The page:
Variation. Dorsal width of petiole in workers varies in the materials of Okinawa and Amami Is. from 0.28 to 0.32 mm, and in that of Taiwan from 0.31 to 0.39 mm. Coloration of body also varies from dark brown to almost black. These differences may reflect the geographical variation within a single species. Morphometric data are summarized in Table 1.
Paratypes. HL 0.60-0.63 mm; HW 0.53-0.55 mm; SL0.45-0.46 mm; CI 87-88; SI 86-88; WL 0.90-0.92 mm; PW 0.48-0.53 mm; PNL 0.18-0.20 mm; PH 0.43-0.45 mm; DPW 0.35-0.38 mm; TL 3.0-3.2 = (n = 3).
Head slightly longer than wide. Antennal scapes almost reaching the posterolateral comers of head in frontal view. Eyes 0.13-0.14 mm in length. Ocelli forming an acute triangle.
Alitrunk and petiole as in Figures. Petiolar node with straight anterior margin and convex posterolateral corner in lateral view; disc thin, 0.32x as long as wide, with straight posterior margin in dorsal view.
Head and alitrunk coarsely microreticulate; punctures separated by less than 0.5 x their own diameters. Gaster moderately punctate. Color as in worker.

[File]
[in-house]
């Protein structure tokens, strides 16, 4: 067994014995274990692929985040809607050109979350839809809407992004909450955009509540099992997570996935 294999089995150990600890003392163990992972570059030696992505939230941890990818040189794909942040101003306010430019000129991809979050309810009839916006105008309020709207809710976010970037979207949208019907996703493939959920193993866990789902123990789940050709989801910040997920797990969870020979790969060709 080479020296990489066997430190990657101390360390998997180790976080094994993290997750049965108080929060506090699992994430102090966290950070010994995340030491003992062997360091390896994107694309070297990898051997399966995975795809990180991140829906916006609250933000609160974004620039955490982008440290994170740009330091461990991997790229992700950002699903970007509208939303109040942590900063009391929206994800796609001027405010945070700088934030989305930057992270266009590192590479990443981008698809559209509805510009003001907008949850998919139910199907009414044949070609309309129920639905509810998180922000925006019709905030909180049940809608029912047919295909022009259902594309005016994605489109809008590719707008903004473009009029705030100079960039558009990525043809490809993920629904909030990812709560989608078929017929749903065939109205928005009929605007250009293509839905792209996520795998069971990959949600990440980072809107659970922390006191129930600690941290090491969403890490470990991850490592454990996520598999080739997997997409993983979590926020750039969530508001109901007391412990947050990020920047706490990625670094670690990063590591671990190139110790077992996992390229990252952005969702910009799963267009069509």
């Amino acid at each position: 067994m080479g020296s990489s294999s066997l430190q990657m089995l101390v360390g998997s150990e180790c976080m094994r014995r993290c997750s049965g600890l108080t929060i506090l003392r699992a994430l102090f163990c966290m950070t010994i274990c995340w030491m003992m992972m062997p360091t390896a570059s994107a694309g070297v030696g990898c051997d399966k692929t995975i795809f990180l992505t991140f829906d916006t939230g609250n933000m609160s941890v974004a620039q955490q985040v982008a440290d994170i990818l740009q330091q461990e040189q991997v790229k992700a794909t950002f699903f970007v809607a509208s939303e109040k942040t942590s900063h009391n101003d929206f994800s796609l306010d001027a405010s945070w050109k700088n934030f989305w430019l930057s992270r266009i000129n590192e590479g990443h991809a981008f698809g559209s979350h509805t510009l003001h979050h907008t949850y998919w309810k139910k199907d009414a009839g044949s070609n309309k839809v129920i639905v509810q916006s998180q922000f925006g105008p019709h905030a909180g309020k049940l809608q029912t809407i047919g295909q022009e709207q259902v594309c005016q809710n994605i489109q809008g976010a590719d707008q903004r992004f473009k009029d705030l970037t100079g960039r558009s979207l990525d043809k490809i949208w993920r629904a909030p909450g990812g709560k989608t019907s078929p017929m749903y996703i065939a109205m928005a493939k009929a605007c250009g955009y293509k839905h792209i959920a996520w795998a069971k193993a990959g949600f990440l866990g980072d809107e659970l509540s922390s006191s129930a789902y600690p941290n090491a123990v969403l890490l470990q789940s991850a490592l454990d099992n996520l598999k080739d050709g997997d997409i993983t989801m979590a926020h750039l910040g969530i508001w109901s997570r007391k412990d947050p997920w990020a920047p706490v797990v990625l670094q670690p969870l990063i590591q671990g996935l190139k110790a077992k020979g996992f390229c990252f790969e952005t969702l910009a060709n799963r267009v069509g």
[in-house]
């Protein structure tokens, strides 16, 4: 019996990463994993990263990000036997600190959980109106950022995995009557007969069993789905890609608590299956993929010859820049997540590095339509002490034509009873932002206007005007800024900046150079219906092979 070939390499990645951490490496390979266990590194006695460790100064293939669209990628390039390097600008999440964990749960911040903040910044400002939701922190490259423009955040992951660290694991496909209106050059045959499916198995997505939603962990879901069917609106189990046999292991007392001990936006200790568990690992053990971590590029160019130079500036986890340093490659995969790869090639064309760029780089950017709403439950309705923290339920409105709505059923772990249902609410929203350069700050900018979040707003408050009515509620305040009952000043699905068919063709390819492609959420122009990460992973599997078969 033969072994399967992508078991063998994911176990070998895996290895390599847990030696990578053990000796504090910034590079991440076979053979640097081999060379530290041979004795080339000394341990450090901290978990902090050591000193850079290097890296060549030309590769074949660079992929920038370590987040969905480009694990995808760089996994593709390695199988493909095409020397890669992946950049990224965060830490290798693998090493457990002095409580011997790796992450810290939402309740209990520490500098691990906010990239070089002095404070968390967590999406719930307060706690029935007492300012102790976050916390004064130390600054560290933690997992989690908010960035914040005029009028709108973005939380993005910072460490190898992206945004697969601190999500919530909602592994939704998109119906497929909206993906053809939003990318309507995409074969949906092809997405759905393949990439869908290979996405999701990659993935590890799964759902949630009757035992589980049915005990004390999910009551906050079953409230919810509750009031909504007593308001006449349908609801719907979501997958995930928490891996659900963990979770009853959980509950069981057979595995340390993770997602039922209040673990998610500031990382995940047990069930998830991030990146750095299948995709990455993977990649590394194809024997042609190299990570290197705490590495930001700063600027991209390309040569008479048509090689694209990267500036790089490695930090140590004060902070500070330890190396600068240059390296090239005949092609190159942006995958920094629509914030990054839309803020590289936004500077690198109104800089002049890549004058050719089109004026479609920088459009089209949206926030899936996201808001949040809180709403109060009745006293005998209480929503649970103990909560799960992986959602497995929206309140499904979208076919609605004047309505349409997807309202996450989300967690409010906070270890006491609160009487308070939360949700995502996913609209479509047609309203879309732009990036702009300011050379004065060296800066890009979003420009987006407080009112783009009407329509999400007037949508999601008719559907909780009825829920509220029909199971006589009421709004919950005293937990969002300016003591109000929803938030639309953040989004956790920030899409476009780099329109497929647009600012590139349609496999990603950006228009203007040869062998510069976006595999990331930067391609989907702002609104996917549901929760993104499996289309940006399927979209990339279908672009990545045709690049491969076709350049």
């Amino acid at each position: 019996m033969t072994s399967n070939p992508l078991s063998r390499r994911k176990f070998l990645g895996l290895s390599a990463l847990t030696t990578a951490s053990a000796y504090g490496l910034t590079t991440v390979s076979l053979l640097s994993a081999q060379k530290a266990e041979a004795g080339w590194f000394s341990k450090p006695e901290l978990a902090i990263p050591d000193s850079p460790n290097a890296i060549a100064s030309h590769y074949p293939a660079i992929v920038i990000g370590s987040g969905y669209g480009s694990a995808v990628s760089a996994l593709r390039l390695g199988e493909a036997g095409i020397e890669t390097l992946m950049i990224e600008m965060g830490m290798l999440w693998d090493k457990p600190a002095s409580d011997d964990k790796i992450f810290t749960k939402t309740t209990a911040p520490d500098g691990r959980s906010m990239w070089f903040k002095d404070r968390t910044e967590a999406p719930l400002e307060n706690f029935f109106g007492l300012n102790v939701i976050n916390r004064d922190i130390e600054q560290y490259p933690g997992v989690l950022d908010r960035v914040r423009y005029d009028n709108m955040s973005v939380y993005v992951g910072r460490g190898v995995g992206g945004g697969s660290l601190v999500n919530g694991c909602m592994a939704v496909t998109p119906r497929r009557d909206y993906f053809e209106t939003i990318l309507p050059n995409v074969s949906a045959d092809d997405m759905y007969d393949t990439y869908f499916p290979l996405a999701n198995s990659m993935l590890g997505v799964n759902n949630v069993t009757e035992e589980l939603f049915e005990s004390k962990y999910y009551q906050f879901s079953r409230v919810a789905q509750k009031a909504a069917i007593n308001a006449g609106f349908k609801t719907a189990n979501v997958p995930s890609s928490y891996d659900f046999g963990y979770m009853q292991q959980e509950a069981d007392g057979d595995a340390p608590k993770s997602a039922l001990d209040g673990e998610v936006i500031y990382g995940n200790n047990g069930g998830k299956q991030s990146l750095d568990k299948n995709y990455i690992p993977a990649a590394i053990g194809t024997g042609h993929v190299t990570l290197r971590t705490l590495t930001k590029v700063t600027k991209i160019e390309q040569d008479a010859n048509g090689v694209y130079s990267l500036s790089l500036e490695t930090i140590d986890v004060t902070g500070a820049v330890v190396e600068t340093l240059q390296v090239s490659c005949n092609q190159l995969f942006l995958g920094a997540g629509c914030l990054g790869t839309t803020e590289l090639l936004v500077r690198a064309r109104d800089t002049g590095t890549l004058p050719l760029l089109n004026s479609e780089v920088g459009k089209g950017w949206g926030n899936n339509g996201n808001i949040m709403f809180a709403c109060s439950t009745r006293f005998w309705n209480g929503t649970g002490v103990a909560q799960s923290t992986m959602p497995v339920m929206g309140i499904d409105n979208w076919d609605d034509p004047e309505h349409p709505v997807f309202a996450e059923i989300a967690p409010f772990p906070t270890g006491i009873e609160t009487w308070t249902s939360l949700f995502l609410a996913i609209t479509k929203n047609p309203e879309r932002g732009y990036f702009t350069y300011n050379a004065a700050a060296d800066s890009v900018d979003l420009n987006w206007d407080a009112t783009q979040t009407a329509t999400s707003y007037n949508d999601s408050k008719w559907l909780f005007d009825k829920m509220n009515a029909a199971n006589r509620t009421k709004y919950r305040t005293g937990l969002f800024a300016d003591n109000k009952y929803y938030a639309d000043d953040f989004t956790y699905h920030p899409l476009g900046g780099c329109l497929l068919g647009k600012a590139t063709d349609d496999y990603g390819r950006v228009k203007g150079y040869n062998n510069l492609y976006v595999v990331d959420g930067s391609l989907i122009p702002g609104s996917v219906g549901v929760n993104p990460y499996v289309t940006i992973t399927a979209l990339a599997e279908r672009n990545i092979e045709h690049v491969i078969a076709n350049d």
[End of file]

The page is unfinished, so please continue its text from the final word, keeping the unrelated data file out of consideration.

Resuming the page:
Holotype. Worker, Uken-son, Amami-oshima, Kagoshima Pref., Japan, 1.VII.1983, M. Terayarna leg.
Paratypes. Japan: - 7 workers, 1 female, same data as holotype; 13 workers, Sumiyo-son, Amami-oshima, Kagoshima Pref., M. Terayarna leg.; 1 worker, Nazeshi, Amami-oshima, Kagoshima Pref., 21.III.1980, M. Terayama leg.; 9 workers, 1 female, Okinoerabu-jima, Kagoshima Pref., 17.III.1989, M. Terayama leg., 1 worker, Yoron-jima, Kagoshima Pref., 14.III.1980, M. Terayama leg.; 3 workers, 1 female, Hirara, Miyako-jima, Okinawa Pref., 20.VIII.1979, M. Terayama leg.; 2 workers, Sonai, Iriomote-jima, Okinawa Pref., 29.VII.1979, M. Terayama leg.; 29 workers, Izena-jima, Okinawa Pref., 31.III.1985, H. Takamine leg.; 16 workers, Nago, Okinawa-jima, Okinawa Pref., 3.X.1984, H. Takamine leg.; 33 workers, Naha, Okinawa-jima., Okinawa Pref., 15.XII.1984, H. Takamine leg.; 6 workers, 2 females, Sata-misaki, Kagoshima Pref., 9.VIII.1984, S. Kubota leg.
The specific name is the Japanese noun Tamon-ten, which is the name of one of the four guardian dieties in buddhism.
- Terayama, M. 1996b. Taxonomic studies on the Japanese Formicidae, part 2. Seven genera of Ponerinae, Cerapachyinae and Myrmicinae. Nature and Human Activities. 1:9-32. PDF (page 11, figs. 10-16 worker, queen described)